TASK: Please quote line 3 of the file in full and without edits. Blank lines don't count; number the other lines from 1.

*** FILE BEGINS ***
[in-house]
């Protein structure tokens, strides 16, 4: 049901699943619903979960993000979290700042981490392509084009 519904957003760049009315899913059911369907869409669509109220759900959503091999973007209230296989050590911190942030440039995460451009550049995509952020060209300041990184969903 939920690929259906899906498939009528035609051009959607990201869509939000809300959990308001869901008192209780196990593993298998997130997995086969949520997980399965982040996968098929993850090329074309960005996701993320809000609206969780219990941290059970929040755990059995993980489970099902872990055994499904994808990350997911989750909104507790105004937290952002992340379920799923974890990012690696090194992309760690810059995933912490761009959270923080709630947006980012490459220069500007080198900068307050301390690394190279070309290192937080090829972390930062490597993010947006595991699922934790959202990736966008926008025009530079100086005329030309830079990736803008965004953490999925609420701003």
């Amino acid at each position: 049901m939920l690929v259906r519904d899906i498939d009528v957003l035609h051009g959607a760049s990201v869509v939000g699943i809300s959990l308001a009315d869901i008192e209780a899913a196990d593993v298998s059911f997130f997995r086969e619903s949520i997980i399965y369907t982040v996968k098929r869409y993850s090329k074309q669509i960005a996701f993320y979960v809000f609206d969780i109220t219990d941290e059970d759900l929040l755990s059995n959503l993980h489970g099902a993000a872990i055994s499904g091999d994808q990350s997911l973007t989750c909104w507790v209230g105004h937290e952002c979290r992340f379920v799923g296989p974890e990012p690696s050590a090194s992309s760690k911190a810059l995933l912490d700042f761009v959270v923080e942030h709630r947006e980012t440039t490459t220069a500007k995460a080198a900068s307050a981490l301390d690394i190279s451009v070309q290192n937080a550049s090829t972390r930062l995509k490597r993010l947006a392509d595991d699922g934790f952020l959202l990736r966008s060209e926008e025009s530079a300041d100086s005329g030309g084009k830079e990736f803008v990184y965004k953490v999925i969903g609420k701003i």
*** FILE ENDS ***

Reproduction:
């Amino acid at each position: 049901m939920l690929v259906r519904d899906i498939d009528v957003l035609h051009g959607a760049s990201v869509v939000g699943i809300s959990l308001a009315d869901i008192e209780a899913a196990d593993v298998s059911f997130f997995r086969e619903s949520i997980i399965y369907t982040v996968k098929r869409y993850s090329k074309q669509i960005a996701f993320y979960v809000f609206d969780i109220t219990d941290e059970d759900l929040l755990s059995n959503l993980h489970g099902a993000a872990i055994s499904g091999d994808q990350s997911l973007t989750c909104w507790v209230g105004h937290e952002c979290r992340f379920v799923g296989p974890e990012p690696s050590a090194s992309s760690k911190a810059l995933l912490d700042f761009v959270v923080e942030h709630r947006e980012t440039t490459t220069a500007k995460a080198a900068s307050a981490l301390d690394i190279s451009v070309q290192n937080a550049s090829t972390r930062l995509k490597r993010l947006a392509d595991d699922g934790f952020l959202l990736r966008s060209e926008e025009s530079a300041d100086s005329g030309g084009k830079e990736f803008v990184y965004k953490v999925i969903g609420k701003i």